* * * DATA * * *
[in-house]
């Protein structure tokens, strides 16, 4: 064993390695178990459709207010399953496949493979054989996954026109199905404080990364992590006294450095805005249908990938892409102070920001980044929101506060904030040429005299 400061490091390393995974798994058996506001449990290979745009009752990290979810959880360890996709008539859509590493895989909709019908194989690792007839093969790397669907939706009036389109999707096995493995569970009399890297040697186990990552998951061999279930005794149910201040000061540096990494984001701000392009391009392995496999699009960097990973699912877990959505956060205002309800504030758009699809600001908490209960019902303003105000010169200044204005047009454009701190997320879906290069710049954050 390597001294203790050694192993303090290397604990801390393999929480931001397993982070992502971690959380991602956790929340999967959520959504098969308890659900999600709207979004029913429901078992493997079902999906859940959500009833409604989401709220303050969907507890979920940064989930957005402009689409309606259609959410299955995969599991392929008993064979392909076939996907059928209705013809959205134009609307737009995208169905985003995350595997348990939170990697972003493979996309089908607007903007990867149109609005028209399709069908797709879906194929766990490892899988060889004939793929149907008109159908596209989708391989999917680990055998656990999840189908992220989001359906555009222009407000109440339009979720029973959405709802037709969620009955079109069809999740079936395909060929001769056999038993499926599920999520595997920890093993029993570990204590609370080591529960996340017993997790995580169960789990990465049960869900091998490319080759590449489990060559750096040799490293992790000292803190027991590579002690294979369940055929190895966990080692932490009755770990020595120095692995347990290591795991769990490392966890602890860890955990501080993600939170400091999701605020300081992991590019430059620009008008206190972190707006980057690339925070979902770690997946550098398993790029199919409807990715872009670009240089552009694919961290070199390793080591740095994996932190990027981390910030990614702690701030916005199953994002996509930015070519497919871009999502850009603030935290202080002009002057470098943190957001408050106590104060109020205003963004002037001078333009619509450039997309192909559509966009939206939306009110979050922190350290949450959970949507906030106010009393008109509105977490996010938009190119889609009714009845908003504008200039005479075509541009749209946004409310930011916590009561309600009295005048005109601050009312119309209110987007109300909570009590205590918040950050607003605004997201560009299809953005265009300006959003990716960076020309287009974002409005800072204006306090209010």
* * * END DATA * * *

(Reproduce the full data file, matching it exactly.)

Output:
[in-house]
């Protein structure tokens, strides 16, 4: 064993390695178990459709207010399953496949493979054989996954026109199905404080990364992590006294450095805005249908990938892409102070920001980044929101506060904030040429005299 400061490091390393995974798994058996506001449990290979745009009752990290979810959880360890996709008539859509590493895989909709019908194989690792007839093969790397669907939706009036389109999707096995493995569970009399890297040697186990990552998951061999279930005794149910201040000061540096990494984001701000392009391009392995496999699009960097990973699912877990959505956060205002309800504030758009699809600001908490209960019902303003105000010169200044204005047009454009701190997320879906290069710049954050 390597001294203790050694192993303090290397604990801390393999929480931001397993982070992502971690959380991602956790929340999967959520959504098969308890659900999600709207979004029913429901078992493997079902999906859940959500009833409604989401709220303050969907507890979920940064989930957005402009689409309606259609959410299955995969599991392929008993064979392909076939996907059928209705013809959205134009609307737009995208169905985003995350595997348990939170990697972003493979996309089908607007903007990867149109609005028209399709069908797709879906194929766990490892899988060889004939793929149907008109159908596209989708391989999917680990055998656990999840189908992220989001359906555009222009407000109440339009979720029973959405709802037709969620009955079109069809999740079936395909060929001769056999038993499926599920999520595997920890093993029993570990204590609370080591529960996340017993997790995580169960789990990465049960869900091998490319080759590449489990060559750096040799490293992790000292803190027991590579002690294979369940055929190895966990080692932490009755770990020595120095692995347990290591795991769990490392966890602890860890955990501080993600939170400091999701605020300081992991590019430059620009008008206190972190707006980057690339925070979902770690997946550098398993790029199919409807990715872009670009240089552009694919961290070199390793080591740095994996932190990027981390910030990614702690701030916005199953994002996509930015070519497919871009999502850009603030935290202080002009002057470098943190957001408050106590104060109020205003963004002037001078333009619509450039997309192909559509966009939206939306009110979050922190350290949450959970949507906030106010009393008109509105977490996010938009190119889609009714009845908003504008200039005479075509541009749209946004409310930011916590009561309600009295005048005109601050009312119309209110987007109300909570009590205590918040950050607003605004997201560009299809953005265009300006959003990716960076020309287009974002409005800072204006306090209010």